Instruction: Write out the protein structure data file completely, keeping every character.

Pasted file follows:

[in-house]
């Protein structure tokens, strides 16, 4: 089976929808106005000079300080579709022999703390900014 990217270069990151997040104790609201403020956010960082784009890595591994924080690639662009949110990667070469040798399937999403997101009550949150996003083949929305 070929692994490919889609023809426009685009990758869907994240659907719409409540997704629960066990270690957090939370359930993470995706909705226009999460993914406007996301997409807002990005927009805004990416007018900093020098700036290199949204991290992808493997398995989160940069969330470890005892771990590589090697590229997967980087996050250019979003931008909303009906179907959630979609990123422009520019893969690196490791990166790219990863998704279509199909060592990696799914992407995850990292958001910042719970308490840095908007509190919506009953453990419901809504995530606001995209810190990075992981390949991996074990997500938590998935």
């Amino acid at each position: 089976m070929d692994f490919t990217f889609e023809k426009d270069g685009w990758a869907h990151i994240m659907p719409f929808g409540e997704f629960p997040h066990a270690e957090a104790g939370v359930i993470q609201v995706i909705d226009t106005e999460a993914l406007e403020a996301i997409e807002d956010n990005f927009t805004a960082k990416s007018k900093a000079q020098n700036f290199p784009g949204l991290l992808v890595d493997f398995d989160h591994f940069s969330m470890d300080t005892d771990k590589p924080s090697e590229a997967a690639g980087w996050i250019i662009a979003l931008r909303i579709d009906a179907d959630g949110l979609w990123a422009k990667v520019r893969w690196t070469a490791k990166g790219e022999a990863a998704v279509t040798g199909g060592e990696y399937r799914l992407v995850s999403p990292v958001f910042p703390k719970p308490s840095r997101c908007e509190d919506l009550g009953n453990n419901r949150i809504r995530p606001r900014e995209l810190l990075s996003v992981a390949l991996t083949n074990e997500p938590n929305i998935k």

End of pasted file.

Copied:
[in-house]
């Protein structure tokens, strides 16, 4: 089976929808106005000079300080579709022999703390900014 990217270069990151997040104790609201403020956010960082784009890595591994924080690639662009949110990667070469040798399937999403997101009550949150996003083949929305 070929692994490919889609023809426009685009990758869907994240659907719409409540997704629960066990270690957090939370359930993470995706909705226009999460993914406007996301997409807002990005927009805004990416007018900093020098700036290199949204991290992808493997398995989160940069969330470890005892771990590589090697590229997967980087996050250019979003931008909303009906179907959630979609990123422009520019893969690196490791990166790219990863998704279509199909060592990696799914992407995850990292958001910042719970308490840095908007509190919506009953453990419901809504995530606001995209810190990075992981390949991996074990997500938590998935």
């Amino acid at each position: 089976m070929d692994f490919t990217f889609e023809k426009d270069g685009w990758a869907h990151i994240m659907p719409f929808g409540e997704f629960p997040h066990a270690e957090a104790g939370v359930i993470q609201v995706i909705d226009t106005e999460a993914l406007e403020a996301i997409e807002d956010n990005f927009t805004a960082k990416s007018k900093a000079q020098n700036f290199p784009g949204l991290l992808v890595d493997f398995d989160h591994f940069s969330m470890d300080t005892d771990k590589p924080s090697e590229a997967a690639g980087w996050i250019i662009a979003l931008r909303i579709d009906a179907d959630g949110l979609w990123a422009k990667v520019r893969w690196t070469a490791k990166g790219e022999a990863a998704v279509t040798g199909g060592e990696y399937r799914l992407v995850s999403p990292v958001f910042p703390k719970p308490s840095r997101c908007e509190d919506l009550g009953n453990n419901r949150i809504r995530p606001r900014e995209l810190l990075s996003v992981a390949l991996t083949n074990e997500p938590n929305i998935k």